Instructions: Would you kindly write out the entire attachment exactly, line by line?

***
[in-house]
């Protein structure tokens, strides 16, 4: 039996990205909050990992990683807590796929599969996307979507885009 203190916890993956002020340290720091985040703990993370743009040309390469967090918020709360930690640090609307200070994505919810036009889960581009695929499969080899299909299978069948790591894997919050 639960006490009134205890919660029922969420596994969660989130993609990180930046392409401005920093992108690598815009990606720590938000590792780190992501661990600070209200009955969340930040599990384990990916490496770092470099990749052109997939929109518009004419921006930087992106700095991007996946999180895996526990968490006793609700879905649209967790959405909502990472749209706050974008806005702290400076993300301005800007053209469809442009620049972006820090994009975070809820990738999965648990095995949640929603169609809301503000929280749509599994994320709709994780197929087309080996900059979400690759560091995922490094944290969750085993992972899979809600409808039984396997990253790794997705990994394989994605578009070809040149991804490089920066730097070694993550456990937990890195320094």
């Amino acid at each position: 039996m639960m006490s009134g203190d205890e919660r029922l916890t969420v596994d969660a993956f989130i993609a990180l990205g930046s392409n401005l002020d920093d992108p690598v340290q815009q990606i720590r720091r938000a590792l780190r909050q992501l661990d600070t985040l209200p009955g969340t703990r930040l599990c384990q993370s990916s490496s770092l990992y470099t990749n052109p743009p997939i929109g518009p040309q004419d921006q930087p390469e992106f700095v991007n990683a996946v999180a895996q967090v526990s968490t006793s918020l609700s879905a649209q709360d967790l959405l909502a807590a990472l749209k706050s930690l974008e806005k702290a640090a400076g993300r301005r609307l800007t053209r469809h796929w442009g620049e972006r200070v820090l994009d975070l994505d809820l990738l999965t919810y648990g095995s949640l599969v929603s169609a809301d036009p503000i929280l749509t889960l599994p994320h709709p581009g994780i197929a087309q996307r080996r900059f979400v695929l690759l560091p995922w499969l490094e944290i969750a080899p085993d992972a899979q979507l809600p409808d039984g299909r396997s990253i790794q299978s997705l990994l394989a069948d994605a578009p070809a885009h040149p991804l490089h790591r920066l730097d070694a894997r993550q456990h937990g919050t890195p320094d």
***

[in-house]
């Protein structure tokens, strides 16, 4: 039996990205909050990992990683807590796929599969996307979507885009 203190916890993956002020340290720091985040703990993370743009040309390469967090918020709360930690640090609307200070994505919810036009889960581009695929499969080899299909299978069948790591894997919050 639960006490009134205890919660029922969420596994969660989130993609990180930046392409401005920093992108690598815009990606720590938000590792780190992501661990600070209200009955969340930040599990384990990916490496770092470099990749052109997939929109518009004419921006930087992106700095991007996946999180895996526990968490006793609700879905649209967790959405909502990472749209706050974008806005702290400076993300301005800007053209469809442009620049972006820090994009975070809820990738999965648990095995949640929603169609809301503000929280749509599994994320709709994780197929087309080996900059979400690759560091995922490094944290969750085993992972899979809600409808039984396997990253790794997705990994394989994605578009070809040149991804490089920066730097070694993550456990937990890195320094």
């Amino acid at each position: 039996m639960m006490s009134g203190d205890e919660r029922l916890t969420v596994d969660a993956f989130i993609a990180l990205g930046s392409n401005l002020d920093d992108p690598v340290q815009q990606i720590r720091r938000a590792l780190r909050q992501l661990d600070t985040l209200p009955g969340t703990r930040l599990c384990q993370s990916s490496s770092l990992y470099t990749n052109p743009p997939i929109g518009p040309q004419d921006q930087p390469e992106f700095v991007n990683a996946v999180a895996q967090v526990s968490t006793s918020l609700s879905a649209q709360d967790l959405l909502a807590a990472l749209k706050s930690l974008e806005k702290a640090a400076g993300r301005r609307l800007t053209r469809h796929w442009g620049e972006r200070v820090l994009d975070l994505d809820l990738l999965t919810y648990g095995s949640l599969v929603s169609a809301d036009p503000i929280l749509t889960l599994p994320h709709p581009g994780i197929a087309q996307r080996r900059f979400v695929l690759l560091p995922w499969l490094e944290i969750a080899p085993d992972a899979q979507l809600p409808d039984g299909r396997s990253i790794q299978s997705l990994l394989a069948d994605a578009p070809a885009h040149p991804l490089h790591r920066l730097d070694a894997r993550q456990h937990g919050t890195p320094d």